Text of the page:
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By the time the hospital was reached, I regained a little consciousness and I noticed her helping me with her tender hands to alight from the car. I felt very delighted, when I saw her very, very brilliant face and how lovingly she was caring for me and telling me "Don't worry and be happy." She then started rubbing my broken arm with her hands and took me to Dr. Bali — the doctor on duty at the time -- and asked her to apply a splint to my broken arm then and there. When the splint was being tied by Dr. Bali, she kept on holding my injured arm with her hand. At that time, I not only felt an appreciable relief but it seemed to me that the agonizing pain had already vanished, when that lady, who was not known to me at all, rubbed my arm.
In a few minutes the tying of the splint to my arm was over and Dr. Bali asked me to come to the hospital again on the fourth day, when further treatment would be given. Now the lady smilingly asked me whether she could go, to which I said Yes, and she left the place presently, but within a minute it flashed through my mind that I should have thanked her for the humane service so lovingly rendered. Thinking that she was still standing there I hurriedly came out of the dressing room to meet her and express my gratitude for all she had done, but she could not be seen.
I then quickly moved to the main entrance gate to ask the chowkidar on duty whether she had passed through on leaving the hospital. On inquiry from him the chowkidar definitely confirmed that no car from inside the hospital compound had passed through the gate within 5 minutes, whereas the total time since she had left me had not exceeded two to three minutes. It was therefore astonishing how she could disappear. Hoping that she might be standing or waiting for me somewhere near where she had parked her car, I hurriedly checked but her car was not there.
The degree of disappointment that I then felt over my inability even to thank my benefactor or at least to know her identity is still fresh in my heart. Disappointed, I went back home. There I noticed my injured arm was fully relieved of any necessity for a splint. I then hurriedly removed it and found the arm in perfectly good condition requiring no further visit to Dr. Bali. My story, however, did not end there. A Baba mandali member, Baba Das by name, who used to visit us when coming to Delhi or passing through, came to us one fine morning about two or three days after my accident. I had always liked his visits, as he would give us a talk about Beloved Baba's divinity and His mission on earth, which talk we had always enjoyed immensely, as a nourishing food for our souls.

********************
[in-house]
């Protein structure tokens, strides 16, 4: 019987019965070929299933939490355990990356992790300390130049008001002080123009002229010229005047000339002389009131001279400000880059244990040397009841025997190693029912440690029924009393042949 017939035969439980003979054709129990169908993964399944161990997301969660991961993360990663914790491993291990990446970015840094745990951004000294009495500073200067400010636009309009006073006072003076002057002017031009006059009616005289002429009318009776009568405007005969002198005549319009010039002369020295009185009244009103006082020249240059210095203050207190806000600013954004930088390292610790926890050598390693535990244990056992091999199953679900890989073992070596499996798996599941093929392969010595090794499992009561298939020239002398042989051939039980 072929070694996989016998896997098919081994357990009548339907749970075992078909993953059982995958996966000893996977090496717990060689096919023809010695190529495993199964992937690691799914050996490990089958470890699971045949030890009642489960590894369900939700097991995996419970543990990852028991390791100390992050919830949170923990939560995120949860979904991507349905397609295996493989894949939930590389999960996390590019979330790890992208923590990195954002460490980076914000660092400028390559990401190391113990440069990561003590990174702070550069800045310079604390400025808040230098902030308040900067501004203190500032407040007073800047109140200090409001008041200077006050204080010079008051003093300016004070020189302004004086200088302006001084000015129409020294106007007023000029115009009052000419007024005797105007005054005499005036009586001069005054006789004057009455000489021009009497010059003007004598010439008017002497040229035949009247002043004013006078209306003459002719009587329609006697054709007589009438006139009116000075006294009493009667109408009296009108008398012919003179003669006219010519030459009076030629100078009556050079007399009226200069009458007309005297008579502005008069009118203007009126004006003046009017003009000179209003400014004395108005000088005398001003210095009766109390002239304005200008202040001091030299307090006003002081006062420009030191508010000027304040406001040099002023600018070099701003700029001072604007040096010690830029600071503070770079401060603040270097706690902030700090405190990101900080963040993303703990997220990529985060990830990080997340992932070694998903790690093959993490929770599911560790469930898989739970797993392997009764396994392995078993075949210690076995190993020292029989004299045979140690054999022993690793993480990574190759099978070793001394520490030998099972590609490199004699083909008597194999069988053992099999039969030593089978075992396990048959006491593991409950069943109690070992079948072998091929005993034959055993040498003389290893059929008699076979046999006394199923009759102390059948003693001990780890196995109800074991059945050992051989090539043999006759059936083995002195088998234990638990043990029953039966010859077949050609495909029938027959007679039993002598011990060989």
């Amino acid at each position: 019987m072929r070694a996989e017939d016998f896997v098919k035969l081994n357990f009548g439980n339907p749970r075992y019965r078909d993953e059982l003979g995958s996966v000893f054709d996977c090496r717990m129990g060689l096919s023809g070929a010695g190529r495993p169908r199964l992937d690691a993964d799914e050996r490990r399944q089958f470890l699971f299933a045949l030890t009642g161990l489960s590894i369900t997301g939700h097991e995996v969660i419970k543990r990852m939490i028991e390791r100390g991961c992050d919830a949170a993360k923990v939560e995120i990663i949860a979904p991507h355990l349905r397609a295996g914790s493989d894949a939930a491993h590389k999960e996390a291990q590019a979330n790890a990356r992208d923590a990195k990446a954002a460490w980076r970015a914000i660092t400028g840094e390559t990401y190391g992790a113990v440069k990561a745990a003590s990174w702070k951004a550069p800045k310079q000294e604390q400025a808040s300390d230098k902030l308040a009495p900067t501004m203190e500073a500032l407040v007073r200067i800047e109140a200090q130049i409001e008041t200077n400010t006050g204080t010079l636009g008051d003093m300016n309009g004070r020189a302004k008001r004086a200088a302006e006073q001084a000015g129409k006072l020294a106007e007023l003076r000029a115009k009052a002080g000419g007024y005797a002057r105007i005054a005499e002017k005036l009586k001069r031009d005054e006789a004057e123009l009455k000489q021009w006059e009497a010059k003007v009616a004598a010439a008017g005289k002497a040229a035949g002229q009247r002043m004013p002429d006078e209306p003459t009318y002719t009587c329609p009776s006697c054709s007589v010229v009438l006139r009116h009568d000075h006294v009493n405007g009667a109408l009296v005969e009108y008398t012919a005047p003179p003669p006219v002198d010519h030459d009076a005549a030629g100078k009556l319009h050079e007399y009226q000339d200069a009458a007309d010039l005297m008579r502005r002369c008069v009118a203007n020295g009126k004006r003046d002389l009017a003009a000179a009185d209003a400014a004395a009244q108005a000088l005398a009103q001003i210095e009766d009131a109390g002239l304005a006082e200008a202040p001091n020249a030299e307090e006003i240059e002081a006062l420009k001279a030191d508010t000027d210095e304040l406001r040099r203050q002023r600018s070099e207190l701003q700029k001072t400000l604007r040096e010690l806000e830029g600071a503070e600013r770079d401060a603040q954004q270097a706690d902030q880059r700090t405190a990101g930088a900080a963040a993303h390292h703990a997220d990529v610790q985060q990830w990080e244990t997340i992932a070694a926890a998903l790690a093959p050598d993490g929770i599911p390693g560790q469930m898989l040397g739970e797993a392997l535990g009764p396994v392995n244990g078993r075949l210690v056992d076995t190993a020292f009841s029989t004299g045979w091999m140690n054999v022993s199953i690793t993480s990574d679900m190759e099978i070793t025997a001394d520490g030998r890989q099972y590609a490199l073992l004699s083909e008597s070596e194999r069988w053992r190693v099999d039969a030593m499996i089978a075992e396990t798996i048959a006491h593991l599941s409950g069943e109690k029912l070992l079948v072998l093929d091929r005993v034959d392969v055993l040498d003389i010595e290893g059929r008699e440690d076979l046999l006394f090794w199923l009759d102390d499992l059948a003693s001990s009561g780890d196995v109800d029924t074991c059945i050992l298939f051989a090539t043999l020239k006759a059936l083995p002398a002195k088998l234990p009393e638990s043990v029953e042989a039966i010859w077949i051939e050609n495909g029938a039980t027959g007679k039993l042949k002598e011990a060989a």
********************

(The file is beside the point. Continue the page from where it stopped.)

At the very first question Baba Das asked me: "How is your fractured arm?" I was surprised how he came to know of my injury, and therefore straight away asked his source of information or whether Kishan Singh or anybody else from Delhi had written to him. Baba Das started laughing and laughing and said that nobody had written to him about it. Such an evasive attitude of Baba Das was never seen by me before. His continued unwillingness to answer my question, gave an extraordinary push to my growing anxiety to know his source of information about my injury. My repeated requests however yielded only one reply: that he would do so when Kishan Singh and my husband would return home from work.
It was a very trying interval for me till they both came home, and I then requested Baba Das to disclose his source of information. After still teasing me for a few minutes more, he asked me first to answer some questions. I agreed, and this conversation began:- "Were you on your bicycle when the accident occurred?"-- "Yes." "Were you picked up lying unconscious on the road, by a lady?"-- "Yes." "Was the lady wearing a green color sari?" -- "Yes." "Did that lady take you to the hospital in her car?" -- "Yes." "Did she rub your injured arm with her hands when you were being taken to the hospital?" -- "True!" "And did that lady ask Dr. Bali to apply a splint to your arm?" -- "Correct!"
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